So today I am introducing you all to the charming Anthea Carson, author of The Dark Lake. She has been interviewed for you all – I hope you like her answers!
Without further ado;
Hello Anthea, welcome to A Daydreamer’s Thoughts! Let’s get the basics out the way, shall we! Tell us a little bit about yourself, anything you would like your readers to know.
I’m a tournament chess player, chess coach and chess author, a mom and a writer. I write fiction as well, and have written several novels, two of which are published. My chess book is called “How to Play Chess Like an Animal,” my young adult fiction is called “Ainsworth,” or “Ghost Dancer at Tucker’s Grove.” One is paperback, and the other is a Kindle book, but they are essentially the same book. I have a degree from the University of Colorado in Philosophy, and I live in Colorado with my husband and two children.
Sounds fascinating and the Chess geek in me is proud right now. But what I’m sure everyone wants to know is, how long have you wanted to be a writer?
I have always wanted to be a writer, since I was a little kid. I’ve always loved to read, and was fortunate enough to have very educated parents who steered me in the direction of focusing on the classics, such authors as Dickens, Dosteyevsky, Hardy, Proust, and so forth. My love of reading eventually translated into writing efforts.
It’s always helpful when your parents are willing to guide you down the path you want to go! As you’ve wanted to be a writer from a young age, when you’re not typing away at the keyboard coming up with new ideas, what do you do?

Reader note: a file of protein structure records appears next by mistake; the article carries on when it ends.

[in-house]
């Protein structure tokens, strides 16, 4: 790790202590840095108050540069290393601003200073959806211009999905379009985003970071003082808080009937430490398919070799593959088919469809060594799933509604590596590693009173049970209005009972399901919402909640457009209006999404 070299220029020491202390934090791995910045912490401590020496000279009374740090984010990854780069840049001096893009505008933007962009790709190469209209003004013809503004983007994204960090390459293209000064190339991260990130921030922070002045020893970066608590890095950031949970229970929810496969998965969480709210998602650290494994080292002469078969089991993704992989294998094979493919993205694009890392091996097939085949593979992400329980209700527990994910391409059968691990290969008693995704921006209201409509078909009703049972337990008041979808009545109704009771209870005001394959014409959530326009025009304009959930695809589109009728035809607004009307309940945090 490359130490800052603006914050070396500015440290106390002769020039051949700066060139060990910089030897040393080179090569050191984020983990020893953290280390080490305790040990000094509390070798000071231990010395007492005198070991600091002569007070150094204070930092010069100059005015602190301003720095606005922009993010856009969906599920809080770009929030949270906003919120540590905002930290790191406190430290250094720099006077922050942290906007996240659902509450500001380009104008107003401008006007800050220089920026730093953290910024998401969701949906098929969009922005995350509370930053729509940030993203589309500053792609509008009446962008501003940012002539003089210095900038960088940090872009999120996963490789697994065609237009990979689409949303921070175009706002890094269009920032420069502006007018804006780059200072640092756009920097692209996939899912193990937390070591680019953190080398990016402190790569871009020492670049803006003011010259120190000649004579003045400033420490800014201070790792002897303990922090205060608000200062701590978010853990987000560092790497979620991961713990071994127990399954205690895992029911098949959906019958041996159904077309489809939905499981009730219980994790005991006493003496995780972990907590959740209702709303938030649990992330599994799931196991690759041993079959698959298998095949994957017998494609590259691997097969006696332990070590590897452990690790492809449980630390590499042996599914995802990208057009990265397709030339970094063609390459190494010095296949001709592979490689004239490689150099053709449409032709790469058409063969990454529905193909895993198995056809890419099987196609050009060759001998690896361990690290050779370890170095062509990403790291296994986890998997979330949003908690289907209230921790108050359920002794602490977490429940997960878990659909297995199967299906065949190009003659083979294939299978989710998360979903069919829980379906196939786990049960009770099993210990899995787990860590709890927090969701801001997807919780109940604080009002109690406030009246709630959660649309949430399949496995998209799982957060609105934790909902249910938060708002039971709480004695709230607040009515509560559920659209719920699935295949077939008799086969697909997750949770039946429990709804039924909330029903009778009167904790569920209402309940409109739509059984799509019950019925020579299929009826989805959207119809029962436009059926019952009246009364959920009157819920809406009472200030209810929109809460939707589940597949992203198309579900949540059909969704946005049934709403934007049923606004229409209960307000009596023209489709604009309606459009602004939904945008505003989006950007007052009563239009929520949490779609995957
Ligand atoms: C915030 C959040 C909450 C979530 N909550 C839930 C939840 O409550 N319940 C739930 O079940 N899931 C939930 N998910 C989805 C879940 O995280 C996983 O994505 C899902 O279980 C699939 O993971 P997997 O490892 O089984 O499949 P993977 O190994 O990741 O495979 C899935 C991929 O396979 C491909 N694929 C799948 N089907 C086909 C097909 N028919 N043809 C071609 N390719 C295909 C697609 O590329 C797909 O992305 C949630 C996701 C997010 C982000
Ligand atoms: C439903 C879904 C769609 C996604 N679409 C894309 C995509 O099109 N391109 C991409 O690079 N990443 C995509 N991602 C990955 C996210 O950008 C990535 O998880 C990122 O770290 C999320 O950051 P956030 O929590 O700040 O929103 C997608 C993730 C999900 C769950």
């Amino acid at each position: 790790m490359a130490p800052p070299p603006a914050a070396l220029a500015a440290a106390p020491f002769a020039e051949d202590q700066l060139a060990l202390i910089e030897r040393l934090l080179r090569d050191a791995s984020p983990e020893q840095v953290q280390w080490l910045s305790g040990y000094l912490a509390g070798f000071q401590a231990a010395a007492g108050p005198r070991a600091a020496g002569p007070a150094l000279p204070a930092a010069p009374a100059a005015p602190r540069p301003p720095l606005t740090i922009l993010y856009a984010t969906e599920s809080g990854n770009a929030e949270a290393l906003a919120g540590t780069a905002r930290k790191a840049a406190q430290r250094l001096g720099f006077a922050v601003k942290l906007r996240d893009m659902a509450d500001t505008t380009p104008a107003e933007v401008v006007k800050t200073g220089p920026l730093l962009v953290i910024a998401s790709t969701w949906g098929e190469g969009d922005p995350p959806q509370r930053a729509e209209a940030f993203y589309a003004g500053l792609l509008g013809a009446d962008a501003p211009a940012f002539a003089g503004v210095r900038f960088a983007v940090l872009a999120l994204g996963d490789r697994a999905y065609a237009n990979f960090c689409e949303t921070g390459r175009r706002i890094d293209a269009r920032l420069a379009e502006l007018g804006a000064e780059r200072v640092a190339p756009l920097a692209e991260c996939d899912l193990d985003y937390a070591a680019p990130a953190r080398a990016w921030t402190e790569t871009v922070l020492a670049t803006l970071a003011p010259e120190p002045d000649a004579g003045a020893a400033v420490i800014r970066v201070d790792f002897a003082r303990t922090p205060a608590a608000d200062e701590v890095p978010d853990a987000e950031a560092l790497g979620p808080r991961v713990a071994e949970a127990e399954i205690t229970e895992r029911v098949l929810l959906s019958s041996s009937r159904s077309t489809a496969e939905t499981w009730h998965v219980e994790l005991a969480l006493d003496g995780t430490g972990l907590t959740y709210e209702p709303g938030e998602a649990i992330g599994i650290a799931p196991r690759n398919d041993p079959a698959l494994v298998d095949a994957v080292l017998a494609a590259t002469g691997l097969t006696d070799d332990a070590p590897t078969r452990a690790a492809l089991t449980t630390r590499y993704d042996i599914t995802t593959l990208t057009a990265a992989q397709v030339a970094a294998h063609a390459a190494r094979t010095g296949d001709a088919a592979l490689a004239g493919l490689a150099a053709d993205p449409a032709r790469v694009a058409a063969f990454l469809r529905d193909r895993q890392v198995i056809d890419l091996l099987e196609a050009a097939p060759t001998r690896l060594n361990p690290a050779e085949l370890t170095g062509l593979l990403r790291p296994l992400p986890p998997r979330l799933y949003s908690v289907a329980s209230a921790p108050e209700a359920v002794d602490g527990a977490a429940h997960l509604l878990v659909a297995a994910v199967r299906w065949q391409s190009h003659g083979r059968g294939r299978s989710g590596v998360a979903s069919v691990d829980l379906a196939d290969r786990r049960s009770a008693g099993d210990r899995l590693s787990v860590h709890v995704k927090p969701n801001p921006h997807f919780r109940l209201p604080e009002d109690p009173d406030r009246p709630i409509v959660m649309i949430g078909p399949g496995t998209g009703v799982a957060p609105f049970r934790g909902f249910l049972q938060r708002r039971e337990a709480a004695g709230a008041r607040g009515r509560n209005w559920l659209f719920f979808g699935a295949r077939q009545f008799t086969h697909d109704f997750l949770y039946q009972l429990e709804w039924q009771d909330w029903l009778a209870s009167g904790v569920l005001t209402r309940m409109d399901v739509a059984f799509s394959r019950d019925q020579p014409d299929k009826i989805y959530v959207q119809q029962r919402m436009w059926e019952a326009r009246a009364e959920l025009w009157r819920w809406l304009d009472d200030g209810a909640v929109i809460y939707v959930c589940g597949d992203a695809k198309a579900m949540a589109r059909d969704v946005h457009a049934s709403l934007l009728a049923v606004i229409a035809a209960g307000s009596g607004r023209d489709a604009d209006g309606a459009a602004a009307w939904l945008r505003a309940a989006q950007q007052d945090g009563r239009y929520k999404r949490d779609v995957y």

I play lots of tournament chess, read lots of books, and love to spend time with my kids. I live near the mountains, and love to hike. I also love to travel, and I have a desire to research the back stories of Faulkner’s many great novels in Mississippi, and write a blog about my efforts. Http://www.stalkingfaulkner.blogspot.com
So now we know more about you, what about your novel? What is it all about?
My novel is called The Dark Lake. I would call it an existential ghost story. It’s about a girl/woman who lives in the past. She is in her forties, but seems to be stuck somewhere in her teens. Some past event haunts her mind. Her therapist tries to help her find out what it is. It seems to have something to do with a party, and a car that went in the lake.
Oooh. Sounds really intriguing! I’m curious though, what inspired you to write a story in this genre?
I was inspired to write in the genre because I love the Twilight Zone, and The Sixth Sense. I also love books in this genre: Lost Girls, by Andrew Pyper, The Other, by Thomas Tryon, At Some Forgotten Door, by Doris Miles Disney. I also love haunting fairy tales about ghost women who wander the lake.
And with that answer, I simply have to ask; would you say there was anything unique about this story to really pull the readers in? What makes it stand out?
I think the ghostly fairy tale aspect pulls readers in, and of course the question of what happened at the party, and the car at the bottom of the lake–but remember–if you read this book, that it is a part of a trilogy.